Larciprete, R., Fabris, S., Sun, T. P., Lacovig, A. B. & Lizzit, S. Dual path mechanism in the thermal reduction of graphene oxide. J. Am. Chem. Soc. 133, 17315–17321 (2011).

    CAS  Article  Google Scholar 

  36. 36

    Jung, I. et al. Reduction kinetics of graphene oxide determined by electrical transport measurements and temperature programmed desorption. J. Phys. Chem. C 113, 18480–18486 (2009).

    CAS  Article  Google Scholar 

  37. 37

    Giannozzi, P. et al. QUANTUM ESPRESSO: A modular and open-source software project for quantum simulations of materials. J. Phys. Condens. Matter 21, 395502 (2009).

    Article  Google Scholar 

  38. 38

    Pehlke, E. & Scheffler, M. Evidence for site-sensitive screening of core holes at the Si and Ge(001) surface. Phys. Rev. Lett. 71, 2338–2341 (1993).

    CAS  Article  Google Scholar 

  39. 39

    Haerle, R., Riedo, E., Pasquarello, A. & Baldereschi, A. s p2/s p3 hybridization ratio in amorphous carbon from C 1s core-level shifts: X-ray photoelectron spectroscopy and first-principles calculation. Phys. Rev. B 65, 045101 (2001).

    Article  Google Scholar 

  40. 40

    Galande, C. et al. Quasi-molecular fluorescence from graphene oxide. Sci. Rep. 1, 85 (2011).

    Article  Google Scholar 

  41. 41

    Troullier, N. & Martins, J. L. Efficient pseudopotentials for plane-wave calculations. Phys. Rev. B 43, 1993–2006 (1991).

    CAS  Article  Google Scholar 

  42. 42

    Perdew, J. P., Burke, K. & Ernzerhof, M. Generalized gradient approximation made simple. Phys. Rev. Lett. 77, 3865–3868 (1996).

    CAS  Article  Google Scholar 

  43. 43

    Fuchs, M. & Scheffler, M. Ab initio pseudopotentials for electronic structure calculations of poly-atomic systems using density-functional theory. Comput. Phys. Commun. 119, 67–98 (1999).

    CAS  Article  Google Scholar 

  44. 44

    Hasegawa, M., Nishidate, K. & Iyetomi, H. Energetics of interlayer binding in graphite: the semiempirical approach revisited. Phys. Rev. B 76, 115424 (2007).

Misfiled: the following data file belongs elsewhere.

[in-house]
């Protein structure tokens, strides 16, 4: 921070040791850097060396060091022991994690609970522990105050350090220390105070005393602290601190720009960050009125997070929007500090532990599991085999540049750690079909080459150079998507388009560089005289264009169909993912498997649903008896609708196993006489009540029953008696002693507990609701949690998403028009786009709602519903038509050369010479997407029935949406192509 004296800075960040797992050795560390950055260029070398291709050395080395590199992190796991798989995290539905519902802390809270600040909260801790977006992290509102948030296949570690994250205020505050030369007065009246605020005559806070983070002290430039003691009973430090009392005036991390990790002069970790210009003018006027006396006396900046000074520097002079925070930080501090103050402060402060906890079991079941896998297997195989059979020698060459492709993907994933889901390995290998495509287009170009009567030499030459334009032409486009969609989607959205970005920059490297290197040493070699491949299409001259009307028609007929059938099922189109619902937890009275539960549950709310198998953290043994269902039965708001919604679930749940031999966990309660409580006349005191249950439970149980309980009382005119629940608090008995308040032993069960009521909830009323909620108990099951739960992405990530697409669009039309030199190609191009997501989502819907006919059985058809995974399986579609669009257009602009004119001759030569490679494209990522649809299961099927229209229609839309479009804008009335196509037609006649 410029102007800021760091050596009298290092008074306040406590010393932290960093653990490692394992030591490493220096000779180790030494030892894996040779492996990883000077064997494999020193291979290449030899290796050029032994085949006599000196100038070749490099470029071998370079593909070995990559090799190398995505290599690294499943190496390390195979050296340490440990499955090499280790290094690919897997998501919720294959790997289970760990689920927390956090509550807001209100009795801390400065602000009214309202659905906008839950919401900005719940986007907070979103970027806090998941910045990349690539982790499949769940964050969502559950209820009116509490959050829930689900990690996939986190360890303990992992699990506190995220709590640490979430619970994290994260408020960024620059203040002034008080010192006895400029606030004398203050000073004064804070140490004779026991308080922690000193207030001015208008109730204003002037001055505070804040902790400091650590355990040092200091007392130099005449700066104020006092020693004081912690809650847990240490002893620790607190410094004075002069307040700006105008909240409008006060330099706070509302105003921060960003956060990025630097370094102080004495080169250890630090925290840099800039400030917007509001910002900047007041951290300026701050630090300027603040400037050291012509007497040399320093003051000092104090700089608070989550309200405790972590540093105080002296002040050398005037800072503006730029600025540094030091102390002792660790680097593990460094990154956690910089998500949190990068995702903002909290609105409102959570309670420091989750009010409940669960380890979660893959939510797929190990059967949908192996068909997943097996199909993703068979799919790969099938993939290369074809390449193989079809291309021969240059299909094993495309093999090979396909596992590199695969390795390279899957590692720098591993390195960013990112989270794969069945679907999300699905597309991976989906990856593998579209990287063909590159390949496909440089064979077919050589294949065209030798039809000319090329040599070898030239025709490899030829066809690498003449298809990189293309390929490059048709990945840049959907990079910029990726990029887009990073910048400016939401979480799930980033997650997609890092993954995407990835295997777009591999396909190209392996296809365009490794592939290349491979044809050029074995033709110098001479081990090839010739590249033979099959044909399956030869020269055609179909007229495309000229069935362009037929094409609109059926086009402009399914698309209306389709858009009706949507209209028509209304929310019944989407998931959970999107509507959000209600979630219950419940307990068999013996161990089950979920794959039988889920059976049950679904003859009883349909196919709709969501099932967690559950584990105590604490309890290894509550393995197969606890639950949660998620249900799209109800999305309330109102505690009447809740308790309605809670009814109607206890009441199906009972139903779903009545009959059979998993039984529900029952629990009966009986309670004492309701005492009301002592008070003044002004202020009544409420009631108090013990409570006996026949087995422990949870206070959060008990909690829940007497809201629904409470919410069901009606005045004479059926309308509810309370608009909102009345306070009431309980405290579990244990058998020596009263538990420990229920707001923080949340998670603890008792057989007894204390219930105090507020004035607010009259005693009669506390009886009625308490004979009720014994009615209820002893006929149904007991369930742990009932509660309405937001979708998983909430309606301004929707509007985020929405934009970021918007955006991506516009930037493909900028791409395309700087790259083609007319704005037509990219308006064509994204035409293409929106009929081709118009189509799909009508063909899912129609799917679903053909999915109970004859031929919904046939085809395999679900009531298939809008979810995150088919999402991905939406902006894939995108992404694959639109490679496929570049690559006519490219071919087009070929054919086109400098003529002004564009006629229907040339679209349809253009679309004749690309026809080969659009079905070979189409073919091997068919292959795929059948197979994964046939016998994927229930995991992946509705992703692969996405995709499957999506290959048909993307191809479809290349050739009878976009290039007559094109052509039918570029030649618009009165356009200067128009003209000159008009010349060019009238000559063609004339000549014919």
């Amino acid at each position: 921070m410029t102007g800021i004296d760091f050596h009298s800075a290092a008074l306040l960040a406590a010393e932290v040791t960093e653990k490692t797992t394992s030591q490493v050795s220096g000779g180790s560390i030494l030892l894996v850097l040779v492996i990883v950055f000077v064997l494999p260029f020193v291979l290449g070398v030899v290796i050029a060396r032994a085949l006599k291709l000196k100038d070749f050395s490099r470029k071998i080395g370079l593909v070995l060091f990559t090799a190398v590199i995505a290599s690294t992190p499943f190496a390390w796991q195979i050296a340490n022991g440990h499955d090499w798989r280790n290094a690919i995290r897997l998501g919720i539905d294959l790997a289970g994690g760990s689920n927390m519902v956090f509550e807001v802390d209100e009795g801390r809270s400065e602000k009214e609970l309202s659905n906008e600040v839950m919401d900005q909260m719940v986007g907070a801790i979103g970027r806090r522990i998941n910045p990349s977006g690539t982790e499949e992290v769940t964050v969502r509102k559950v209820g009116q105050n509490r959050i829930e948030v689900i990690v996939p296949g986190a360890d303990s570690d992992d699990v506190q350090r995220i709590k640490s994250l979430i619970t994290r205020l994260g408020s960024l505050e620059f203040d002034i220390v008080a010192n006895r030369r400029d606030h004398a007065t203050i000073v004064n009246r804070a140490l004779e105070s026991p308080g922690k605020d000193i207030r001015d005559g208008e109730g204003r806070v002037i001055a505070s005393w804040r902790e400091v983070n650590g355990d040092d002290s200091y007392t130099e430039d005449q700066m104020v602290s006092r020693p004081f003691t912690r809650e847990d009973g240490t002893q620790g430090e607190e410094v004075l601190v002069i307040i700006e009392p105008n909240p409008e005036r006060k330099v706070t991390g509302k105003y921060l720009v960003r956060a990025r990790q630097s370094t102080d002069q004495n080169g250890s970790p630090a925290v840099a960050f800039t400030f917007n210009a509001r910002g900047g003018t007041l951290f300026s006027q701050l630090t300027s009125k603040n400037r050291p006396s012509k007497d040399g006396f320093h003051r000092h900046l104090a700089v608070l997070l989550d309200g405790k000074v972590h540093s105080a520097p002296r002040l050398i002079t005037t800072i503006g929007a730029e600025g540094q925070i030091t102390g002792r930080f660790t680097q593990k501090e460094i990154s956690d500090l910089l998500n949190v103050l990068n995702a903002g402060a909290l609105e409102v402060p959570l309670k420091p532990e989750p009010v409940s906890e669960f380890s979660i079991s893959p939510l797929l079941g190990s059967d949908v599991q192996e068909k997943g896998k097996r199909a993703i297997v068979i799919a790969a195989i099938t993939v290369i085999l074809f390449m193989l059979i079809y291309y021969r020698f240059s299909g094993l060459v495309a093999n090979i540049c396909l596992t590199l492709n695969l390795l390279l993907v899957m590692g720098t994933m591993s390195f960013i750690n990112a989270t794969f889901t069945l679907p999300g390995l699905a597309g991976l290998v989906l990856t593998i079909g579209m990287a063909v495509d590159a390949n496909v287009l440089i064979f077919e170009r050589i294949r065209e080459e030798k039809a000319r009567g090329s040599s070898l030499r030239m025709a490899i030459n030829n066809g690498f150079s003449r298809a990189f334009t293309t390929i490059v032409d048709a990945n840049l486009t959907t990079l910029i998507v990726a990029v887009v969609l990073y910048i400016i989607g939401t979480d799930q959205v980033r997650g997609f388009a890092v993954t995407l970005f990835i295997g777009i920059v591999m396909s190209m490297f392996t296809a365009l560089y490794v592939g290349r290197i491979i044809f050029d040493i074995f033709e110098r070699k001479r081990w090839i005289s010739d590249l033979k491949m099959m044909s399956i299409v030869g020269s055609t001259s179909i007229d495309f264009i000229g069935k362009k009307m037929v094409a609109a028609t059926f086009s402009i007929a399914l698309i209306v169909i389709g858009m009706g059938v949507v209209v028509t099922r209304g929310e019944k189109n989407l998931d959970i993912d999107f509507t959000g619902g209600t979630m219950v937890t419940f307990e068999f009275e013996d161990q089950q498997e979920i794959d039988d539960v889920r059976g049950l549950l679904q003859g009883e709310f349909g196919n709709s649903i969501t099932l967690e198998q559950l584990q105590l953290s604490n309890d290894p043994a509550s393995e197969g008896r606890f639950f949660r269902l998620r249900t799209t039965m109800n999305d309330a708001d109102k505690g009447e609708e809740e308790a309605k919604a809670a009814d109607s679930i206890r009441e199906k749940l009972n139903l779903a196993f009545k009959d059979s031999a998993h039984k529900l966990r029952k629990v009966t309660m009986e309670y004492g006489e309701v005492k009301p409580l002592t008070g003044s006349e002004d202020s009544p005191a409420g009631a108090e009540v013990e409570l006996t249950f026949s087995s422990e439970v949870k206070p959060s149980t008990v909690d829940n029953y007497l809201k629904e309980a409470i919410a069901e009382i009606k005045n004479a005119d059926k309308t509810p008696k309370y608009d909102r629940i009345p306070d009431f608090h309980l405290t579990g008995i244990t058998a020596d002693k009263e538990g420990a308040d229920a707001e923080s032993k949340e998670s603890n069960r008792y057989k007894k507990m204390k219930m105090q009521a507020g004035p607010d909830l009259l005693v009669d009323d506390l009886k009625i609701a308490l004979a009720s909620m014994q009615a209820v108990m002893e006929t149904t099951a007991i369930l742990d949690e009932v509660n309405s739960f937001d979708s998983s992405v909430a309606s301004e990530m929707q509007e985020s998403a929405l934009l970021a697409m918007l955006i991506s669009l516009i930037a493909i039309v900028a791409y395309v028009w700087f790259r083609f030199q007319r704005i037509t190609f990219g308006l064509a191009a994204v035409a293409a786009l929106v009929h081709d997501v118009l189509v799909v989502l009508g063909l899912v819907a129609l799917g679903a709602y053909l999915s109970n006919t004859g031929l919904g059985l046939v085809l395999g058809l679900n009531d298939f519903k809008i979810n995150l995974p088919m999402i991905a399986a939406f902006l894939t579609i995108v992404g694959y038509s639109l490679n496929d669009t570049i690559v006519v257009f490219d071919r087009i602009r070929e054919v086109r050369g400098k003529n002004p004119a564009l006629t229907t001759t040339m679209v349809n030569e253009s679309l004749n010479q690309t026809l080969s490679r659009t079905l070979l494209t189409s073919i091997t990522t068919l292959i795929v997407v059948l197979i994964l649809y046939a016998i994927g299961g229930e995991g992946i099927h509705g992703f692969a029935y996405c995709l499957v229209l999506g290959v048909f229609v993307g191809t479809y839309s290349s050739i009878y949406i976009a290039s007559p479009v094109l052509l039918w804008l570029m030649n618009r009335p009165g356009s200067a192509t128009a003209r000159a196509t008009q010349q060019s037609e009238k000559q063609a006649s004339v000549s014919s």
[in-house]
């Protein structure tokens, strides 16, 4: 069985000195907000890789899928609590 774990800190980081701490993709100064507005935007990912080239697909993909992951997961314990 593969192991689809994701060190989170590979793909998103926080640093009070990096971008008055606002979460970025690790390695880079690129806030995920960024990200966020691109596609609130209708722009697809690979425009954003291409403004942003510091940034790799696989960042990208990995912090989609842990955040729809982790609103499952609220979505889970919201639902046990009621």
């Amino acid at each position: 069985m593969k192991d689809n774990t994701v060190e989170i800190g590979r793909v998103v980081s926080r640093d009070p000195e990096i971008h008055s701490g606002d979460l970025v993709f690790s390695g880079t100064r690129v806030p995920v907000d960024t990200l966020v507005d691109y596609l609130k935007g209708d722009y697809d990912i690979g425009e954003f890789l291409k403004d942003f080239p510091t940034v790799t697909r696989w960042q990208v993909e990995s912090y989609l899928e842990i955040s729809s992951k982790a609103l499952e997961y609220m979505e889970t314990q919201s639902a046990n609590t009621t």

Article  Google Scholar 

  45. 45

    Bongiorno, A. & Pasquarello, A. Oxygen diffusion through the disordered oxide network during silicon oxidation. Phys. Rev. Lett. 88, 125901 (2002).

    Article  Google Scholar 

  46. 46

    Bongiorno, A., Pasquarello, A., Hybertsen, M. S. & Feldman, L. C. Transition structure at the Si(100)-SiO2 interface. Phys. Rev. Lett. 90, 186101 (2003).

    Article  Google Scholar 

Download references


S.K., S.Z., A.B. and E.R. acknowledge the support of the National Science Foundation (NSF) (CMMI-1100290 and DMR-0820382). Y.H., C.B. and W.d.H. acknowledge the support of NSF grant DMR-0820382. A.B. acknowledges the support of the Samsung Advanced Institute of Technology (SAIT). E.R. acknowledges the support of the NSF grant DMR-0706031 and the Office of Basic Energy Sciences of the US Department of Energy (DE-FG02-06ER46293). Y.J.C. and M.A. acknowledge the support of the Office of Basic Sciences of the US Department of Energy (DE-SC001951). We thank D. Wang, P. Sheehan and A. R. Laracuente of the US Naval Research Laboratory for the 4-point electrical transport measurements.

Author information




S.K. performed XPS, AFM and optical experiments. S.Z. carried out DFT calculations. Y.H., C.B. and W.d.H. synthesized the GO samples. M.A. and Y.J.C. performed infrared measurements. A.B. conceived and designed the theory and analysed the data. E.R. conceived and designed the experiment and analysed the data. All authors contributed to writing the article.

Corresponding authors

Correspondence to Angelo Bongiorno or Elisa Riedo.

Ethics declarations

Competing interests

The authors declare no competing financial interests.

Supplementary information

Supplementary Information

Supplementary Information (PDF 1763 kb)

Rights and permissions

Reprints and Permissions

About this article

Cite this article

Kim, S., Zhou, S., Hu, Y. et al. Room-temperature metastability of multilayer graphene oxide films. Nature Mater 11, 544–549 (2012).

Download citation

Further reading


Quick links

Nature Briefing

Sign up for the Nature Briefing newsletter — what matters in science, free to your inbox daily.

Get the most important science stories of the day, free in your inbox. Sign up for Nature Briefing